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Animal-assisted therapies

Hippotherapy

Anthroposophical medicine

Description

Anthroposophical medicine was developed by the Austrian philosopher, Rudolph Steiner, the name derived from the Greek anthropos (human) and sophia (wisdom). It is based on the concept of body, mind and spirit/ego and encompasses the life-force/etheric body and the soul/astral body. Health equates to maintenance of equilibrium between the four parts, in conjunction with earth, water, fire and air and is dependent on the balance between catabolism (breakdown and use of energy) and anabolism (building and storing of energy). Anthroposophical medicine also recognizes three interconnected dynamic systems: the nervous system (spinal column, brain and nerves, responsible for thought and cognition), metabolic system (responsible for assimilation of nutrition, metabolism and movement of the limbs) and the rhythmic system (responsible for respiratory and circulatory systems, i.e. the rhythms of the body). The nervous and metabolic systems are polar opposites, while the rhythmic system maintains the balance between the two. Illness is viewed as a transformation, as part of the person’s destiny; failure to acknowledge this results in interference with the body/soul connection.

Anthroposophical medicine is normally practised by specially trained doctors and nurses and advocates a biodynamic, lacto-vegetarian diet, with unrefined carbohydrates. Foods are analogous with the human body; plant roots equate to the brain; stems/leaves equate to the rhythmic system; flowers/fruit equate to the metabolic system. Massage, hydrotherapy, eurhythmy, art, music therapy, homeopathic and herbal remedies are used as well as some conventional interventions. Consideration is given to seasonal and cosmic influences, i.e. solar, lunar and planetary influences, with treatments prescribed both for physical effects and as a catalyst in promoting the person’s life-force.

Bibliography

Arman M, Backman M. A longitudinal study on women’s experiences of life with breast cancer in anthroposophical (complementary) and conventional care. European Journal of Cancer Care. 2000;16(5):440-450.

Cysarz D, Heckmann C, Bettermann H, et al. Effects of an anthroposophical remedy on cardiorespiratory regulation. Alternative Therapies in Health and Medicine. 2002;8(6):78-83.

Ernst E. Anthroposophical medicine: a systematic review of randomised clinical trials. Wiener klinische Wochenschrift. 2004;116(4):128-130.

Fliostrup H, Swartz J, Bergstgrom A, et al. Allergic disease and sensitization in Steiner school children. Journal of Allergy and Clinical Immunology. 2006;117(1):59-66.

Grossarth-Maticek R, Kiene H, Baumgartner SM, et al. Use of Iscador, an extract of European mistletoe (Viscum album), in cancer treatment: prospective nonrandomized and randomized matched-pair studies nested within a cohort study. Alternative Therapies in Health and Medicine. 2001;7(3):57-66. 68–72

Hamre H, Becker-Witt C, Glockman A, et al. Anthroposophical therapies in chronic disease: the Anthroposophical Medicine Outcomes Study (AMOS). European Journal of Medical Research. 2004;9(7):351-360.

Hamre H, Fischer M, Heger M, et al. Anthroposophical vs. conventional therapy of acute respiratory and ear infections: a prospective outcomes study. Wiener klinische Wochenschrift. 2005;117(7–8):256-268.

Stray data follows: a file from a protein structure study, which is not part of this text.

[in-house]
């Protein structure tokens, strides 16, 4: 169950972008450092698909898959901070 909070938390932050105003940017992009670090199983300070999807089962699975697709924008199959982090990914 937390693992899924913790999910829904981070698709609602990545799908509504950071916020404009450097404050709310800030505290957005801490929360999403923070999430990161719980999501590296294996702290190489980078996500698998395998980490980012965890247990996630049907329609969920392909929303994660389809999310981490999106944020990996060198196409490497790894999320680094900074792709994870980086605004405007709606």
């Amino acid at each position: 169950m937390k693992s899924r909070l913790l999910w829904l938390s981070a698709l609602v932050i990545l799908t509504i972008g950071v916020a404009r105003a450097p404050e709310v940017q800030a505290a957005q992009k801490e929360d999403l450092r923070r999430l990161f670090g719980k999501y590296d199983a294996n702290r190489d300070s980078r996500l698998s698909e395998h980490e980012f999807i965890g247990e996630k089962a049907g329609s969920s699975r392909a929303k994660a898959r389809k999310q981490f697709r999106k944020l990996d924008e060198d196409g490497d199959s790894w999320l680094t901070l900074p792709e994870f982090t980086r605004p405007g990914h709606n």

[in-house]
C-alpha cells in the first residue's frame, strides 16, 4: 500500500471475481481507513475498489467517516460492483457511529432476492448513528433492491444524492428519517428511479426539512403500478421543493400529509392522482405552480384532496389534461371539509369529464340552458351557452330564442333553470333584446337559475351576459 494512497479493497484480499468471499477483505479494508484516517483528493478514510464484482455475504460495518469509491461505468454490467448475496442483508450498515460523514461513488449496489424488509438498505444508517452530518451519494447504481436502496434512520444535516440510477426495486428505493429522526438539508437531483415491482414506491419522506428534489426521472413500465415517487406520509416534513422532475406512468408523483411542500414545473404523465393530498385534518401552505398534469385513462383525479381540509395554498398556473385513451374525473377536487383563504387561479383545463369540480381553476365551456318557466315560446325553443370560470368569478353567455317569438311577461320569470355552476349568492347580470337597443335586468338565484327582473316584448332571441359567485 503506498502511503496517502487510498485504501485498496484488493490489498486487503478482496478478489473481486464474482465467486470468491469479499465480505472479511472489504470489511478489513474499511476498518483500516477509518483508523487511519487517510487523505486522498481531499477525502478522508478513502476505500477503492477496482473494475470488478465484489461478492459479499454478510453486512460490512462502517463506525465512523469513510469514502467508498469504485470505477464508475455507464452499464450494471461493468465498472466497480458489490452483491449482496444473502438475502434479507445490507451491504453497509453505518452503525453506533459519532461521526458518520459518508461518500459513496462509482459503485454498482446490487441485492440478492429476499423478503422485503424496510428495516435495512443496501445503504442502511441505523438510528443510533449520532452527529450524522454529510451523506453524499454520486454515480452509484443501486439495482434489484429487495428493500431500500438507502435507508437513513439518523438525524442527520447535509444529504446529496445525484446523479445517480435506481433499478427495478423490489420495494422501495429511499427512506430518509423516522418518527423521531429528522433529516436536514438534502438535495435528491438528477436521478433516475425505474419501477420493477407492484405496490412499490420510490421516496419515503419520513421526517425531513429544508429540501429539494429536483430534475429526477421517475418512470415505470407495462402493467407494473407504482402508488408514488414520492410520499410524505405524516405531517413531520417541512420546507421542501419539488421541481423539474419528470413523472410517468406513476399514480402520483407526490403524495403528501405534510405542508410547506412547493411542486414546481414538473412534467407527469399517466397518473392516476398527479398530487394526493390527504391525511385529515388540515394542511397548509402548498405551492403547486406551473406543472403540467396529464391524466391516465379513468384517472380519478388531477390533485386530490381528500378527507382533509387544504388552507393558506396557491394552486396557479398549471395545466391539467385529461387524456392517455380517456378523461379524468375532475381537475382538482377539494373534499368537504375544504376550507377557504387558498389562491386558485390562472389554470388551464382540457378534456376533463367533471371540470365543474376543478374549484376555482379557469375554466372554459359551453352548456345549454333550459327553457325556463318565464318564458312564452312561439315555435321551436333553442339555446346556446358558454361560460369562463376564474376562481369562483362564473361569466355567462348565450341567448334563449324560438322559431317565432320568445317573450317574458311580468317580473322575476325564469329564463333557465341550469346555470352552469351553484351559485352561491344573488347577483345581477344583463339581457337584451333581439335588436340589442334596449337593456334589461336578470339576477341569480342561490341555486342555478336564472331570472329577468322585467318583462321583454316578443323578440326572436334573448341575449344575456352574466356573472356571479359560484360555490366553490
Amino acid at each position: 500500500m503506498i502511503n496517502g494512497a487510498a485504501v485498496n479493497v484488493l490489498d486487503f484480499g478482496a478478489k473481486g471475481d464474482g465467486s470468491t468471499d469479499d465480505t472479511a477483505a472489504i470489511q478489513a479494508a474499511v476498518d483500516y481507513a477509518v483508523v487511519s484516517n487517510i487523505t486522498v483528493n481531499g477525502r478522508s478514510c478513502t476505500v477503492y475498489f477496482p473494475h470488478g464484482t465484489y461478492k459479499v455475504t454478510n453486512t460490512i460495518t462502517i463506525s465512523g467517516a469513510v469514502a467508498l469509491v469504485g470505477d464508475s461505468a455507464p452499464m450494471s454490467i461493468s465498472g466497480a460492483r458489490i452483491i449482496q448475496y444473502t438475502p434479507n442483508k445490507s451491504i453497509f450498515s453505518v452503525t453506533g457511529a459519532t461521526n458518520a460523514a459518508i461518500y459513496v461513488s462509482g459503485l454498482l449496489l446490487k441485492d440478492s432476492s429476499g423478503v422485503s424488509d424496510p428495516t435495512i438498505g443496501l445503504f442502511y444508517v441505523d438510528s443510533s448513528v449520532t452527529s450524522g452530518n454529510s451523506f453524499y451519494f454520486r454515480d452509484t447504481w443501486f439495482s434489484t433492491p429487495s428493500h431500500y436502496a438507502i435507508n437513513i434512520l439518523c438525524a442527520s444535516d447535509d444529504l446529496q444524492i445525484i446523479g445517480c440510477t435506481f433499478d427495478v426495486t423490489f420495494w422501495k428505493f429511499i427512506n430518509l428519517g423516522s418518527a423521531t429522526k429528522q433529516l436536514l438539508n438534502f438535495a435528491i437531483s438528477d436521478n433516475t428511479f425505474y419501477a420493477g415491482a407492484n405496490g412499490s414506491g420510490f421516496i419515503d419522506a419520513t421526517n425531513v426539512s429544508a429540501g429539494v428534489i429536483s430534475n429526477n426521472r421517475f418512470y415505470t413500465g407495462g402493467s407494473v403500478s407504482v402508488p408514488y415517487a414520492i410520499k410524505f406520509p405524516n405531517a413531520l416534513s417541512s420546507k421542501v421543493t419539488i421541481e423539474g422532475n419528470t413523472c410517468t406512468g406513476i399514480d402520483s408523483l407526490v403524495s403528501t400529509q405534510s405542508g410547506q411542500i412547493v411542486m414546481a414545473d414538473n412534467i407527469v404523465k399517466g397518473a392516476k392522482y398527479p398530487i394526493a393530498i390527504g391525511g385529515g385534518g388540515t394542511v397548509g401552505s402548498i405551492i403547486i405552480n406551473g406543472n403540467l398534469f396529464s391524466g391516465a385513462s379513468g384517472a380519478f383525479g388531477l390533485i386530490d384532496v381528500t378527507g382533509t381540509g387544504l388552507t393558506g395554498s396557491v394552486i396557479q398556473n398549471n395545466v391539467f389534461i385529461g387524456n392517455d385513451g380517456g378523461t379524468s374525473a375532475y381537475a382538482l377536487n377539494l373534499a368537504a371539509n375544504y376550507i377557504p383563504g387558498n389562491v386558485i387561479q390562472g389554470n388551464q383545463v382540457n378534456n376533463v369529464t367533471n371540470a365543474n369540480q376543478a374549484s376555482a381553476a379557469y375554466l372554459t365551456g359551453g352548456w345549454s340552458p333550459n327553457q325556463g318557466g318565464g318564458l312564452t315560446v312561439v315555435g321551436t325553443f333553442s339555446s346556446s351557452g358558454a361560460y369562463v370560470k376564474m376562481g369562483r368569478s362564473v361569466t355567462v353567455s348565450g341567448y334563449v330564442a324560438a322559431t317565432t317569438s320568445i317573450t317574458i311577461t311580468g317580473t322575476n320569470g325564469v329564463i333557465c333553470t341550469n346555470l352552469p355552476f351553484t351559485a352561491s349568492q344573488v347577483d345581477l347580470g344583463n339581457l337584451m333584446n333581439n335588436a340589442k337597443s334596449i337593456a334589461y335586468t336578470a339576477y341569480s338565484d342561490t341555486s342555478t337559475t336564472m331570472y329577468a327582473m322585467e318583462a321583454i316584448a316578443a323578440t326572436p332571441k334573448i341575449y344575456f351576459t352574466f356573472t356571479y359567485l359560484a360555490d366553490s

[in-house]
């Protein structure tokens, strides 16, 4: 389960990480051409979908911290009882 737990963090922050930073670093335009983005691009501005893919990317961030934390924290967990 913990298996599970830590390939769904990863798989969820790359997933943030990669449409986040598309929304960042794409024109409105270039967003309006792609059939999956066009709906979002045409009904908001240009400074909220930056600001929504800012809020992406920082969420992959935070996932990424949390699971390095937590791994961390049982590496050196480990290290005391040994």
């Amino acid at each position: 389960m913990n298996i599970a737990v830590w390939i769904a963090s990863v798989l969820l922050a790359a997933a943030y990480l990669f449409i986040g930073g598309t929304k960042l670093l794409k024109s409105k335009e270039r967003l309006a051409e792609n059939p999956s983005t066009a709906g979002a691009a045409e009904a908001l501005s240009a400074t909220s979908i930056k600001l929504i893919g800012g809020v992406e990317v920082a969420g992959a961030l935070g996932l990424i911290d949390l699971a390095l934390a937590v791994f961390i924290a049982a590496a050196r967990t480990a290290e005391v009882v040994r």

Heusser P, Berger-Brauna S, Ziegler R. Palliative in-patient cancer treatment in an anthroposophical hospital: 1. Treatment patterns and compliance with anthroposophical medicine. Forschende Komplementärmedizin und Klassische Naturheilkunde. 2006;13(2):94-100.

Majorek M, Tüchelmann T, Heusser P. Therapeutic eurhythmy-movement therapy for children with attention deficit hyperactivity disorder (ADHD): a pilot study. Complementary Therapies in Nursing and Midwifery. 2004;10(1):46-53.

Van der Bie G, Huber M. Foundations of anthroposophical medicine: A training manual. Edinburgh: Floris Books; 2003.

Aromatherapy

Description

Aromatherapy is the therapeutic use of concentrated essential oils administered via the skin in massage, creams, gels and in water, via the respiratory tract in inhalations and vaporizers via mucous membranes, including rectally and vaginally, plus, occasionally gastrointestinally (aromatology). Therapeutic effects are thought to result from a combination of the chemical constituents, methods of administration and the effects of the aromas. The French chemist, Rene-Maurice Gattefosse (1881–1950) first used the term ‘aromatherapie’ and promoted essential oils as medical interventions after he burnt his hand in an accident and found that lavender oil relieved the pain and aided healing. The French surgeon Dr Jean Valnet (1920–1975) subsequently used essential oils effectively to treat wounded soldiers during the First World War and continued his research, teaching and practice almost until his death.

Essential oils are extracted most commonly by steam distillation, although other methods such as expression (for citrus essences) and solvent extraction (which produces an absolute) are also used. They contain hundreds of constituents with different therapeutic properties, grouped primarily into: alcohols (antiseptic, antiviral), aldehydes (antiseptic, sedative), coumarins (anticoagulant, hypotensive, phototoxic), esters (antifungal, antispasmodic, sedative), ketones (expectorant, mucolytic, analgesic, possibly emmenagogic), oxides (expectorant), terpenes – sub-divided into monoterpenes (antibacterial antiviral, analgesic), sesquiterpenes (antiinfective, antiinflammatory, antispasmodic) and diterpenes (antiinfective, expectorant), as well as phenols (antibacterial, stimulants) and some other constituents.

Evidence